The System Global Area, or SGA, is a shared memory structure that is the focal point of activity for an Oracle instance.
In fact, the term SGA is often used to describe a running Oracle instance.
The SGA contains both data and control information for an instance, and is referenced in one way or another by virtually all of the background processes.
Configuring the SGA
When Oracle is started, a region of memory is configured according to initial parameters that are defined in two files:
two files .
These parameter files define the memory region and start-up characteristics for the Oracle instance.
These files tell the database software how to configure SGA.
Because the SGA resides within an operating system, it is dependent upon the operating environment. In UNIX, Oracle must share memory space with many other memory regions, competing for the limited memory and processing resources. The Oracle instance occupies an area of memory (the SGA), while external Oracle applications, also in a memory space, communicate with Oracle to service their data needs.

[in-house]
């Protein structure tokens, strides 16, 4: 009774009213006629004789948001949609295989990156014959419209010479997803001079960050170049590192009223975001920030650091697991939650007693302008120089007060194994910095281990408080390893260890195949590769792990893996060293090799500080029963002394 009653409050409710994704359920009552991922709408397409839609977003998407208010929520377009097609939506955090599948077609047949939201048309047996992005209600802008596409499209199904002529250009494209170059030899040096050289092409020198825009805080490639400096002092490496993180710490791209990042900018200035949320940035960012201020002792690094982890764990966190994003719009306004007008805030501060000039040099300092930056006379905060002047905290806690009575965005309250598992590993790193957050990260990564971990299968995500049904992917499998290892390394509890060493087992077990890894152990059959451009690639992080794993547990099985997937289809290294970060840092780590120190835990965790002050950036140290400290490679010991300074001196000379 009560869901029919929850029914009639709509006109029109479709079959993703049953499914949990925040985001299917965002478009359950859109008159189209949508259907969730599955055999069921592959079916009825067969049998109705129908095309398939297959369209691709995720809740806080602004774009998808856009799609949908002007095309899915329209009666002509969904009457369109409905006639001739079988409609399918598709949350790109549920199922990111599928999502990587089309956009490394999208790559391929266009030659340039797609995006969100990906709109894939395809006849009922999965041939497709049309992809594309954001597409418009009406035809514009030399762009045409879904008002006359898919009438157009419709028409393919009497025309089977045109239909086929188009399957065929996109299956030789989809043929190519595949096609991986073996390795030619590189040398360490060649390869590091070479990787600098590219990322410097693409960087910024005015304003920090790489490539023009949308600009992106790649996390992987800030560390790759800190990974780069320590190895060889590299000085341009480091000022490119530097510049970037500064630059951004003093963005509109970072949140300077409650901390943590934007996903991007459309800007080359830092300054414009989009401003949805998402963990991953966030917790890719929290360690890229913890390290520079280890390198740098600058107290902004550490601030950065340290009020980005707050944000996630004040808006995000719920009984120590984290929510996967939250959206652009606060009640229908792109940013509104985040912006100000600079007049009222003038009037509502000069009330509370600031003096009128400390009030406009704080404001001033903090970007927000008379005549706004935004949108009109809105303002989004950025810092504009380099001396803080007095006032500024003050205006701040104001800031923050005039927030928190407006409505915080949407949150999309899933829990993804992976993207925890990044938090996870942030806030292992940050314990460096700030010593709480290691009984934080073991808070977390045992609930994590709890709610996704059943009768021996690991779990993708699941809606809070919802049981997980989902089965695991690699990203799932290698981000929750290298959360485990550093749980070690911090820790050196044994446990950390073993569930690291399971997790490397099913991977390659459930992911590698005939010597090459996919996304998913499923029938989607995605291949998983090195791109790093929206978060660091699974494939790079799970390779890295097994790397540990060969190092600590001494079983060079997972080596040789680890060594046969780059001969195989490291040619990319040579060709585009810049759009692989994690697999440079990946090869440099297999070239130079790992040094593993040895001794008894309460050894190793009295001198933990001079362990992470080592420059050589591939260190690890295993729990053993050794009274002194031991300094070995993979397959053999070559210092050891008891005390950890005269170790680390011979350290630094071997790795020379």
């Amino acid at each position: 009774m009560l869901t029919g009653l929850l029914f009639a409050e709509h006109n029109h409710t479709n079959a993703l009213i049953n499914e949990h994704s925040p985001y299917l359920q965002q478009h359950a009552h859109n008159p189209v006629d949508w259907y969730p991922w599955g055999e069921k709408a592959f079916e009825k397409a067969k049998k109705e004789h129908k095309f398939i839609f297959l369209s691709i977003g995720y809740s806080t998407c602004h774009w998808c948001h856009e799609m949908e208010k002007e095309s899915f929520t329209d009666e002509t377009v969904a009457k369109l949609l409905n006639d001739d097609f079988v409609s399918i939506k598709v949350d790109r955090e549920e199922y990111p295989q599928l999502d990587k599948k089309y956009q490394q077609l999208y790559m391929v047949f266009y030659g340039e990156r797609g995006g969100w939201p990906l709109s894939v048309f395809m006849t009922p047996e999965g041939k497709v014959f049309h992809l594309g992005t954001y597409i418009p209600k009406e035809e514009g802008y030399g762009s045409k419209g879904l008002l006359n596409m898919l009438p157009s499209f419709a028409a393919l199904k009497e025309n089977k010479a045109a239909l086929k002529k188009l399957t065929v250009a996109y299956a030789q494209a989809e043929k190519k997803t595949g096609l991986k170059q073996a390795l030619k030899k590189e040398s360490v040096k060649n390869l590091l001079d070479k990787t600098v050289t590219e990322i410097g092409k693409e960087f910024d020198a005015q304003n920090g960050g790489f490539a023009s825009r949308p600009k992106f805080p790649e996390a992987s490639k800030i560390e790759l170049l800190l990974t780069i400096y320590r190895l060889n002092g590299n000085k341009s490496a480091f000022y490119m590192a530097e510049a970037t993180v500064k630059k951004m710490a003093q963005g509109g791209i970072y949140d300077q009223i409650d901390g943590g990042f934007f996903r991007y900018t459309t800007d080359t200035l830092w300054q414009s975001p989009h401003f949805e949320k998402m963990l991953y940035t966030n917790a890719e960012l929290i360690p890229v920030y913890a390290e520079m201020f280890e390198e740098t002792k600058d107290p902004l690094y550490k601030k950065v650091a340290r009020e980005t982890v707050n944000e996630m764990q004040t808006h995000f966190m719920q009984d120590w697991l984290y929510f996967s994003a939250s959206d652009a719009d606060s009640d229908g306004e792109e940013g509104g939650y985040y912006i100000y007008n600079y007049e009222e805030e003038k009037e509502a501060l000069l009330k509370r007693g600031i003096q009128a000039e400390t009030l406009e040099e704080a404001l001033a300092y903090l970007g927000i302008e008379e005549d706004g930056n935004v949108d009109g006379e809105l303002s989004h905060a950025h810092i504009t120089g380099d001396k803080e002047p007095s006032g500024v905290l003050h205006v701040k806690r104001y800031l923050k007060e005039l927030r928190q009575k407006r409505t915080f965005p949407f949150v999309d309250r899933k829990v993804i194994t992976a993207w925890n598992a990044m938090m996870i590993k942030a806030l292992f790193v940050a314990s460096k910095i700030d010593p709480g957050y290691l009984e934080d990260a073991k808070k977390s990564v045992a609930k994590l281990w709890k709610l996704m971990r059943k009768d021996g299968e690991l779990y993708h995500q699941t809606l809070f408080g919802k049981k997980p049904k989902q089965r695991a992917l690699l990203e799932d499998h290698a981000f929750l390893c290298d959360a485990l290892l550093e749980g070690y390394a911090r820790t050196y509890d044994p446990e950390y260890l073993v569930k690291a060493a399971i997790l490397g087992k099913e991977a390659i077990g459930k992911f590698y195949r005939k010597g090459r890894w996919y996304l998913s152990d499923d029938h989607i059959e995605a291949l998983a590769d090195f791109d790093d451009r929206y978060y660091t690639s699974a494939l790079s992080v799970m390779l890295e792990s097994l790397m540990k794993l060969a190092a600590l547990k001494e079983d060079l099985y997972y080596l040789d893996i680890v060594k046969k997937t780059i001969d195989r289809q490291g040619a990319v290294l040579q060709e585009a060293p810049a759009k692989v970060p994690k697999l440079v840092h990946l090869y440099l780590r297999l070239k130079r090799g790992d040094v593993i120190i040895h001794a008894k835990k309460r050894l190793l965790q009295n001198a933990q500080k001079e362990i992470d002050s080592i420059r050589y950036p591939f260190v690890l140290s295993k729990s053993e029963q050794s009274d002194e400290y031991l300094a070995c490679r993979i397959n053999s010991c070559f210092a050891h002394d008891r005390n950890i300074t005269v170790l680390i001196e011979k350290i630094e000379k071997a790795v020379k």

The following MouseOver reviews the SGA components:
The database buffer cache
The shared pool (comprising session memory, the data dictionary cache, and the library cache)
While tuning the Oracle SGA is quite important, there are many other factors that have an ever bigger impact on Oracle performance such as proper database design, SQL tuning, and disk I/O tuning, and tuning the operating environment.
Database design issues
No amount of instance tuning can fix a poor table design or alleviate poor SQL response time.
Disk I/O tuning
If Oracle cannot quickly retrieve blocks from the disk, instance tuning cannot help.
If your processor is short on memory or CPU, no amount of instance tuning will be effective.
SGA performance information
When you suspect an instance tuning problem, the best source of information is always the V$ views.
This is because virtually all instance performance information is held in these views.
In the next lesson, you will start by learning some basic tuning considerations of the shared pool.